Before the measles vaccine was introduced in the UK in 1968, about half a million Britons caught measles every year
Where did it all go wrong? There is little doubt that apart from clean water supplies, effective nationwide immunisation programmes have done more to increase the likelihood of living to adulthood than any other health measure in the last 100 years. Before immunisation was introduced, the deadly diphtheria, with its death rate of up to one in 20, killed 2,500 children a year and infected over 45,000. With an effective immunisation programme, that figure fell to 20-25 cases a year and no deaths. Polio has pretty much been eradicated in the UK, but still paralyses and kills 25,000 children a year in countries without really effective immunisation programmes.
Before the measles vaccine was introduced in the UK in 1968, about half a million Britons caught measles every year. About 100 of them died, up to one in 20 developed pneumonia, one in 200 suffered seizures and up to one in 1,000 developed encephalitis (inflammation of the brain), with the risk of permanent brain damage. In 2010, there were just 380 confirmed cases in England and Wales (1). Yet one man - admittedly aided and abetted by a powerful national industry, the media - has brought the spectre back to haunt us. In the latest outbreak in Wales, 765 children have been diagnosed with measles, 77 have been admitted to hospital, and there will be many more to come.
Perhaps we have become blasé - we live in a country where almost nobody is personally touched by the consequences of these diseases. At the same time, some parts of the media bear a heavy responsibility for whipping up hysteria about the 'dangers' of immunisation in order to sell newspapers. In the year after Dr Andrew Wakefield first published his 'scientific findings' in 1998, claiming a link between the combined MMR vaccine and autism, one in 10 fewer children were immunised than the year before. I was already working in the media, and had good relationships with the news programmes I worked with. Yet when I asked them repeatedly to cover reassuring stories about MMR, and the very large and reliable studies which showed no evidence of a link, they refused. Apparently this good news 'wasn't a story'.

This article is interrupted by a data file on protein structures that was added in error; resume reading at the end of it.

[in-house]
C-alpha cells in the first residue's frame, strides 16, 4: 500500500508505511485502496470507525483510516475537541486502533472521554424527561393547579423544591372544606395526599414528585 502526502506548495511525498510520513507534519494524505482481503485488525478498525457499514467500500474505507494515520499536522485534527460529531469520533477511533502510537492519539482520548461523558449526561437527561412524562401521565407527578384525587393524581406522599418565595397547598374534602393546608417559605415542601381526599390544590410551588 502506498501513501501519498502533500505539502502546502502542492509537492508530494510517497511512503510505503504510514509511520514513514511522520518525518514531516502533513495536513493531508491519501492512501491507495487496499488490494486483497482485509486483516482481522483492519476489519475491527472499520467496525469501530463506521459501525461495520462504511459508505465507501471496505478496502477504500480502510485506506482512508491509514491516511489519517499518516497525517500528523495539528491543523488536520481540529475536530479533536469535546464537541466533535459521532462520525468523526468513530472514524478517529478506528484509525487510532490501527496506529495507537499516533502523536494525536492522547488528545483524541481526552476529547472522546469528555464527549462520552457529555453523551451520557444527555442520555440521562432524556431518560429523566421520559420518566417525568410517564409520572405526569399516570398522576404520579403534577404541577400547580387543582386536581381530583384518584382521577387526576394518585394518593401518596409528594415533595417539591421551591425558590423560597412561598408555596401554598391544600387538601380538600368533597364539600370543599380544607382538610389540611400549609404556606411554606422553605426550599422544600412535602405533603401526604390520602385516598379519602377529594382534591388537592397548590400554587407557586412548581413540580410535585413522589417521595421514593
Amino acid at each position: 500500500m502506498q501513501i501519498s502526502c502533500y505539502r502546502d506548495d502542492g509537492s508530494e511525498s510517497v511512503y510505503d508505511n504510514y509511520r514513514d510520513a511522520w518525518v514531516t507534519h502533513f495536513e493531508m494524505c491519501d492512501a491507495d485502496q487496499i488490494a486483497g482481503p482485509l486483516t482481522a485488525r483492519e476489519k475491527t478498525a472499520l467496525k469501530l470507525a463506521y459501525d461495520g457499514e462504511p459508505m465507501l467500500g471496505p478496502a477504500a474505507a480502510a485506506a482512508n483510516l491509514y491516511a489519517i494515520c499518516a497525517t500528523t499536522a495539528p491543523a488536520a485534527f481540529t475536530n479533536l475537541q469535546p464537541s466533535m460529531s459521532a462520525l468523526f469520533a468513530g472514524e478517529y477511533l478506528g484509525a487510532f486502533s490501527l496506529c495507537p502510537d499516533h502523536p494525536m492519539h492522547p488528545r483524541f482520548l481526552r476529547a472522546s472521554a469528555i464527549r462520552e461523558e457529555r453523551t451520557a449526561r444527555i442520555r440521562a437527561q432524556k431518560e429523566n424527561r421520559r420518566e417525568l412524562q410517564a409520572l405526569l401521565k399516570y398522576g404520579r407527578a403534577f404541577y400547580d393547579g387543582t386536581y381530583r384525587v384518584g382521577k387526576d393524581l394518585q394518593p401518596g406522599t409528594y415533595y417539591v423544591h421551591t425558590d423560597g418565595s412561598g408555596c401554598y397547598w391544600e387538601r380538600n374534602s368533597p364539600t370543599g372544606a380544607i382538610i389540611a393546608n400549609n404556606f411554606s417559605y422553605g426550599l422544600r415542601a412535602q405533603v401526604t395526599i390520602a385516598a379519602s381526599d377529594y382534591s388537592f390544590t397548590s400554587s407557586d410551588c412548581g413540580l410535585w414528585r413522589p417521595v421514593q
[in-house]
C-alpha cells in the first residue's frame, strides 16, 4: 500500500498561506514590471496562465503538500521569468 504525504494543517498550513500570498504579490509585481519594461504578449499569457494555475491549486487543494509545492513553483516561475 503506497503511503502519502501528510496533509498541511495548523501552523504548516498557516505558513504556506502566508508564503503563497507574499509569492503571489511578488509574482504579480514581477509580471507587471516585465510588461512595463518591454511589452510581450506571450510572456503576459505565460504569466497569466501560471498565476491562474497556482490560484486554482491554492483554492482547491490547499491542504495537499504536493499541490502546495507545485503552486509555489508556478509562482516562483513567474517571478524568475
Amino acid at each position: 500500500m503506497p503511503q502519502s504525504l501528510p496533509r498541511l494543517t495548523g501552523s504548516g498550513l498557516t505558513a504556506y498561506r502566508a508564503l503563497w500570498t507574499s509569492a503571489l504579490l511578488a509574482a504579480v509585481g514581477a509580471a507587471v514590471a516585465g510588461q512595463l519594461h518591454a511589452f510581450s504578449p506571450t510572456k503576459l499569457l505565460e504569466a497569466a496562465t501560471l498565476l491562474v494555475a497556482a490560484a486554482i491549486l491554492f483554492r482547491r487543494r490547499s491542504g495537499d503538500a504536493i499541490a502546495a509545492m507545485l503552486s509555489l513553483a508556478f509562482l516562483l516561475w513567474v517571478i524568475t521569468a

In the years that followed, every baby clinic I worked in included at least one long discussion with a caring parent, terrified that if they allowed their child to be injected they could be sentencing them to a diagnosis of autism. They found it hard to understand that not immunising their child carried a much greater risk. All too often, I would quote detailed statistics of studies involving millions of children, showing no evidence of a link with autism. This made not a jot of difference. But when I told them I had never had a moment's doubt about immunising my own children - that helped.
Andrew Wakefield couldn't have been more completely discredited. In 2010, the General Medical Council struck him off the Medical Register for Gross Professional Misconduct, saying that he had behaved "dishonestly and irresponsibly" and showed "callous disregard for children's suffering". Shortly afterwards, the Lancet finally retracted the paper they had published 12 years earlier (1) and the British Medical Journal said that: " Clear evidence of falsification of data should now close the door on this damaging vaccine scare"(2). Yet with the first whiff of an epidemic, a tragedy waiting to happen, the media trots him out again and gives his attempts to shift the blame on to the government the oxygen of publicity. How can parents really make an informed decision when the media allows him a voice?
The good news is that most children born in Wales today are immunised - uptake of the MMR vaccine last year was 94.3% among two-year-olds (3) and uptake of the second dose by age five was 89.9% (3). That's small consolation for the 10- to 18- year-olds who were called for immunisation at the height of the scare stories, and who make up the biggest group of children in the current outbreak. Being a parent is a terrifying thing. As doctors, we have to keep working to help our patients understand the whole picture. But the media too, while it may never admit to being wrong, must learn from its mistakes.